social and behavioural sciences

21 December 2020

Creative Literacy Activities and Dialogic Reading 童來講古

(Video in Cantonese only with bilingual subtitles) In this video, Dr Bonnie Chow of CityU’s Department of Social and Behavioural Sciences explains how social scientists are striving for the betterment of society through observation, suggesting hypothesis and using experiments to verify the hypothesis, and finally building knowledge. Two research studies on creative literacy activities and dialogic reading, conducted by Dr Chow, are shown as examples.    
21 December 2020

Treasure Box of Psychology Research 心理研究百寶箱

(Video in Cantonese only with bilingual subtitles) In this video, Dr Dannii Yeung and Dr Tse Chun-yu of CityU’s Department of Social and Behavioural Sciences introduce the eye tracker and EEG machine, examples of equipment that are being used in psychology research studies. They also share their research studies on people’s emotional reactions to intergenerational workplace conflicts and the cognitive mechanism of individuals in detecting environmental changes.
14 May 2021

Promoting One Health in a Challenging Era

Date 10 – 11 June 2021 Time Day 1 (10 June 2021) : 9am – 6pm (HKT) Day 2 (11 June 2021): 9:30am – 12:30pm (HKT) Four sub-themes – Physical and mental health of young people – Physical and mental health of older adults – Physical and mental health of carers – Primary health care challenges Keynote Speakers – Professor Andrea REUPERT, Monash University – Professor Gerald KOH, National University of Singapore Registration Click here for registration Enquiries Anson Lam (
19 July 2021

Bridging the Gap between Scientists and the Public – Human Behaviour Research and its Communication in Pandemic Times

Date 24 August 2021 (Tue) Time 4pm – 5:10pm (HKT) 9am – 10:10am (UKT) Format Zoom Meeting Registration Click here for registration. Speaker Dr Stavroula KOUSTA, Chief Editor, Nature Human Behaviour, Nature Publishing Group Abstract Human behaviour has been critical in shaping the COVID-19 pandemic, and the actions of individuals, groups, nation states and international bodies have all had a role to play in curbing its spread. This means that insights from the behavioural, social and health sciences have been and will continue to be invaluable throughout the course of the pandemic. The behavioural, social and health science communities responded rapidly to the crisis by sharing insights from the existing literature and, importantly, by mobilising swiftly to collect new, directly applicable evidence to guide policy and assist individuals, communities and governments in managing the pandemic. At the same time, behavioural, social and health scientists have faced the challenge of balancing the urgent need for evidence to guide policy with the need to communicate uncertainties responsibly. In this talk, Dr Kousta will discuss how the pandemic reshaped how human behavioural research is carried out and communicated, as well as the challenges in bridging the gap between science, policy and the general public in a time of crisis. Enquiries +852 3442-2849 /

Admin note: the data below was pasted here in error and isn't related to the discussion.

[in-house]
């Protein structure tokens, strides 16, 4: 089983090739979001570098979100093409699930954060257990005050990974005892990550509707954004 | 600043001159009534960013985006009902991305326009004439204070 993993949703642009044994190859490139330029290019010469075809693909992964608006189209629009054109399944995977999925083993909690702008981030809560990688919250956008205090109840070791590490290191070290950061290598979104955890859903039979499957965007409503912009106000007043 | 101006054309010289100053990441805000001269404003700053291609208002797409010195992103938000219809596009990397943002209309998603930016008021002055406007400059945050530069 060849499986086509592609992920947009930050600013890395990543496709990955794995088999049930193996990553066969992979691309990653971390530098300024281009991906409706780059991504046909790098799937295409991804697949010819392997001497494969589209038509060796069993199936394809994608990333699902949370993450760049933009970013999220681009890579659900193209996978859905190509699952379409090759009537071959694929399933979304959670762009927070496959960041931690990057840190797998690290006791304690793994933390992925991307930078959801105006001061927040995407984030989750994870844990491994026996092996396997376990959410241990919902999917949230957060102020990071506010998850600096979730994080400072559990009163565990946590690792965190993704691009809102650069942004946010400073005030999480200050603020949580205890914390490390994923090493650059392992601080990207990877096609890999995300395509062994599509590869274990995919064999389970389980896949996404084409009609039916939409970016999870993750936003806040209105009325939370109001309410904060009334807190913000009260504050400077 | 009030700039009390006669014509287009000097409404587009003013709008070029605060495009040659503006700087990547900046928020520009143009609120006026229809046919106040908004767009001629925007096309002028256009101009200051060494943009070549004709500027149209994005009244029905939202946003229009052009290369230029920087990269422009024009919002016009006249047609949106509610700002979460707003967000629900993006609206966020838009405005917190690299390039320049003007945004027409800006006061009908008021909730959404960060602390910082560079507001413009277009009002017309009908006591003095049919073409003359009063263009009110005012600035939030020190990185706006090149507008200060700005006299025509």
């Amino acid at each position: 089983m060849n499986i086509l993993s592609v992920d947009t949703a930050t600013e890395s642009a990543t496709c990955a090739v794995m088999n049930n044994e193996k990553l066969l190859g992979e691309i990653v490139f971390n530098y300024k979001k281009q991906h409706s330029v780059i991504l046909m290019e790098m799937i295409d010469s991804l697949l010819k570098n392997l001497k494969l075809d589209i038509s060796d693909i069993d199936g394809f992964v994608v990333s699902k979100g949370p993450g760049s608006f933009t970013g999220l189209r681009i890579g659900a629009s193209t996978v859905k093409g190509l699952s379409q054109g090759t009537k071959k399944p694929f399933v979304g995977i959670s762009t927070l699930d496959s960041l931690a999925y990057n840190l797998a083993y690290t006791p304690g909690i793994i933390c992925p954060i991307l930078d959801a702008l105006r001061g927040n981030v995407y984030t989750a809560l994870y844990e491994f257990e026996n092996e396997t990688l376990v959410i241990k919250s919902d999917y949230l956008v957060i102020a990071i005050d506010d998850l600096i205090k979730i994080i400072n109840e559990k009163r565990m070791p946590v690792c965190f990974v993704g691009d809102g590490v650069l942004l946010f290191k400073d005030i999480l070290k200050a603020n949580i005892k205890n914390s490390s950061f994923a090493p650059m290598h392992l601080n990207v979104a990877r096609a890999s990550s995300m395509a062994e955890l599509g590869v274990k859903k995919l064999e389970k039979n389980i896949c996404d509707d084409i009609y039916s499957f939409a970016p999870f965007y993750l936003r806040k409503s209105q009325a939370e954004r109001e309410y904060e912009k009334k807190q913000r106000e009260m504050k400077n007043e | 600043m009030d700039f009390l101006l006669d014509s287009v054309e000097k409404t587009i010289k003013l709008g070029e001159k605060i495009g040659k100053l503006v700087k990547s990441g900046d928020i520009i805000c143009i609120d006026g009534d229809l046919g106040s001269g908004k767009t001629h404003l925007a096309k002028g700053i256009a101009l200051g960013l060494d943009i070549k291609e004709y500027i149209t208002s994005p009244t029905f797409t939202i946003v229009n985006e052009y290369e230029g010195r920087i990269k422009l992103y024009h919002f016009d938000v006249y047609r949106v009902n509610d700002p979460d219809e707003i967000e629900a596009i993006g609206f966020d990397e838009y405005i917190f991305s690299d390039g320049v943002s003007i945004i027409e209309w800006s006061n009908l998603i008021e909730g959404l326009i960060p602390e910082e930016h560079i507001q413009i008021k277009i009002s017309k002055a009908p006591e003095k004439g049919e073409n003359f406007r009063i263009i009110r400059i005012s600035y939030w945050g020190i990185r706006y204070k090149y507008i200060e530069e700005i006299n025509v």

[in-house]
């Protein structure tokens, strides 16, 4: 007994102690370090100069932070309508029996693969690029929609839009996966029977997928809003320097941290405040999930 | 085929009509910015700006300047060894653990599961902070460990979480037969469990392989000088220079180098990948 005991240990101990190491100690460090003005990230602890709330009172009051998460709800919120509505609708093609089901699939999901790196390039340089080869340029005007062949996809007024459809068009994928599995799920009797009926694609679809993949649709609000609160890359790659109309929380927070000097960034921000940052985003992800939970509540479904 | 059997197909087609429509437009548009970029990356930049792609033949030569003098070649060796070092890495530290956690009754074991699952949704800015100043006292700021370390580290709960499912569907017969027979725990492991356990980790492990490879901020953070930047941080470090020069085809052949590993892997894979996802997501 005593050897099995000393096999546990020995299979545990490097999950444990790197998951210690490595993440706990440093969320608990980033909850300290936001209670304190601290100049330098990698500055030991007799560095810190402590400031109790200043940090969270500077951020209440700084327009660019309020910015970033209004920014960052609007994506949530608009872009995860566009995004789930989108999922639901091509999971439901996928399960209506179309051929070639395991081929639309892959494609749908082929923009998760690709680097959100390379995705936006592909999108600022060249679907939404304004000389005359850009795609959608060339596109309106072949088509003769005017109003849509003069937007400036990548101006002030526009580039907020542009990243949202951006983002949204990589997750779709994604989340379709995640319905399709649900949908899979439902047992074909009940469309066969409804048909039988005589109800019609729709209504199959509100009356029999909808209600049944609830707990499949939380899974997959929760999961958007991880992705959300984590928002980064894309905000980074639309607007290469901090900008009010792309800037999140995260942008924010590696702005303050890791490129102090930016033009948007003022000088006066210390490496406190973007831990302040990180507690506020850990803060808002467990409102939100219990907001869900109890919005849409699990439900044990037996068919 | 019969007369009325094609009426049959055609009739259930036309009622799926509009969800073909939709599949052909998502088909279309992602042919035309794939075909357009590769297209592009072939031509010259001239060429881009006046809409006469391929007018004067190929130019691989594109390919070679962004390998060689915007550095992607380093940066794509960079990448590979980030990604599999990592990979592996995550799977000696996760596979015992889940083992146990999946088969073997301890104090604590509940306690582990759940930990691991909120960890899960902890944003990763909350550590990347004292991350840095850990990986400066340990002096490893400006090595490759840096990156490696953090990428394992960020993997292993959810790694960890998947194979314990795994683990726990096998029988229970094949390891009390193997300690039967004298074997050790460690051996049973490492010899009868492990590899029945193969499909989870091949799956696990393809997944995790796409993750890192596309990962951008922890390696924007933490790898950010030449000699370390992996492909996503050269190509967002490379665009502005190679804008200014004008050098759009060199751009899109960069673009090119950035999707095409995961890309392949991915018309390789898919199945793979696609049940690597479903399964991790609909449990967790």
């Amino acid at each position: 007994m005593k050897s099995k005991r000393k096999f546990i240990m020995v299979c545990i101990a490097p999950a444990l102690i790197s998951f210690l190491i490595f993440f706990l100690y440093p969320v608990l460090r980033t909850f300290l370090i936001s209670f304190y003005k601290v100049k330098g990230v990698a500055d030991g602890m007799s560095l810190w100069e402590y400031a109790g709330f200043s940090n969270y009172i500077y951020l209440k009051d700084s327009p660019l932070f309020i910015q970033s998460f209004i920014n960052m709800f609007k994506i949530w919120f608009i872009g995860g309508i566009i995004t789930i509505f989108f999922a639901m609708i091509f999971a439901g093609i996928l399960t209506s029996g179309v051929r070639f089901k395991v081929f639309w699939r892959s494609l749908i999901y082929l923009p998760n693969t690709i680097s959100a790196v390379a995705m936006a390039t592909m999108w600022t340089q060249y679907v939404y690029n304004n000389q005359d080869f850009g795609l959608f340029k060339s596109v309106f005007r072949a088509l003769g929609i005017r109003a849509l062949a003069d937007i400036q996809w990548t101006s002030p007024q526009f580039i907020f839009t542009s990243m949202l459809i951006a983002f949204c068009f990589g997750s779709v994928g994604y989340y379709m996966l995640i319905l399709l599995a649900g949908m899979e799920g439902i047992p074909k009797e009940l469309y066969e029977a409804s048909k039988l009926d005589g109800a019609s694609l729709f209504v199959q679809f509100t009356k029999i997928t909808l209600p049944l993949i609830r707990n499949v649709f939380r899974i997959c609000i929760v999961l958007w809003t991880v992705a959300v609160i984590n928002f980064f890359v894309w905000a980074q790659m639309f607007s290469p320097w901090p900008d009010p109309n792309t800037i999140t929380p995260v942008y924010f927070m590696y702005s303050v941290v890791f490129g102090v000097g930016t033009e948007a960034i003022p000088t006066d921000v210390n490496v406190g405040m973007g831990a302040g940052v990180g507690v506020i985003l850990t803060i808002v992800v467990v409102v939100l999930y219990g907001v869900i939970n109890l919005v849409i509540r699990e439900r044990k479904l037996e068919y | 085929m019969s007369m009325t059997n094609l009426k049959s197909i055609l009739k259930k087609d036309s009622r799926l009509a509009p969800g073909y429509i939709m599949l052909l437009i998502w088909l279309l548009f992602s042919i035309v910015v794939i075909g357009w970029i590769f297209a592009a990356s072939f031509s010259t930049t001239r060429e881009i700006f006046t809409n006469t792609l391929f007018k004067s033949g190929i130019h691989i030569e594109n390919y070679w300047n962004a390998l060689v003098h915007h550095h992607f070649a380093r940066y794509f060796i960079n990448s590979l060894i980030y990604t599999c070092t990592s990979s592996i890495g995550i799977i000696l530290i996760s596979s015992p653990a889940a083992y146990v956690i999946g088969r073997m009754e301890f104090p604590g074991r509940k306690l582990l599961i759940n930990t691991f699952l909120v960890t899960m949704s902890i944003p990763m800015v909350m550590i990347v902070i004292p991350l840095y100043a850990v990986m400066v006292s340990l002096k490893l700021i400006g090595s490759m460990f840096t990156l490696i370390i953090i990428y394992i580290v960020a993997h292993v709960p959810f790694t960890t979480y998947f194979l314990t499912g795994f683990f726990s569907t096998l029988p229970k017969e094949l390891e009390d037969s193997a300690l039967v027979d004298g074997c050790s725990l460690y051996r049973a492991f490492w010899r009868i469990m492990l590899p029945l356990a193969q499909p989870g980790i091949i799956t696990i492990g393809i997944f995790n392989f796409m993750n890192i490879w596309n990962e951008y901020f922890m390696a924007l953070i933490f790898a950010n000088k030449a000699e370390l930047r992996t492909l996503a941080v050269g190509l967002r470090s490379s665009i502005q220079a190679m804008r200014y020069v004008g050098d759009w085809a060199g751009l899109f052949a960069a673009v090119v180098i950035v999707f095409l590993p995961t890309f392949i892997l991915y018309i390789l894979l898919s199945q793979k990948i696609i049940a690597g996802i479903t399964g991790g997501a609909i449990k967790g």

26 July 2021

星期日檔案-生仔要考牌? (Chinese Version Only)

9 November 2021
Why Hong Kong Is Building Apartments the Size of Parking Spaces

Why Hong Kong Is Building Apartments the Size of Parking Spaces

Why Hong Kong Is Building Apartments the Size of Parking Spaces Dr CHAN Siu-ming of CityU's Department of Social and Behavioural Sciences sheds light on the social and psychological tolls on local residents of small living spaces.
21 October 2022
Hope-based Research

A Journey of Hope: Impact of Hope-based Research 希望之旅:「希望為本」研究之影響

Hope-based Research (Video in English only with bilingual subtitles) People often feel helpless and depressed when facing life-altering situations such as a terminal diagnosis, incarceration and even a global pandemic. While many clinical psychologists mainly provide their patients with symptom treatments that focuses on “now”, Prof Samuel HO Mun-yin, Head of CityU’s Department of Social and Behavioural Sciences, has dedicated over two decades to his hope-based treatments that focus on the future. Prof Ho has established Chinese Hope Scales to measure the cognitive style of hope; these instruments have been widely adopted by practitioners in hospitals and NGOs. Based on his research findings, Prof Ho has developed five hope storybooks and two treatment manuals for hope-based interventions, and was involved in the development of a gender-responsive treatment facility in the largest women’s prison in Hong Kong. His work has also gained recognition overseas these years. He was invited to provide training and consultation to over 400 clinicians in Taiwan, Singapore, Malaysia and the UK.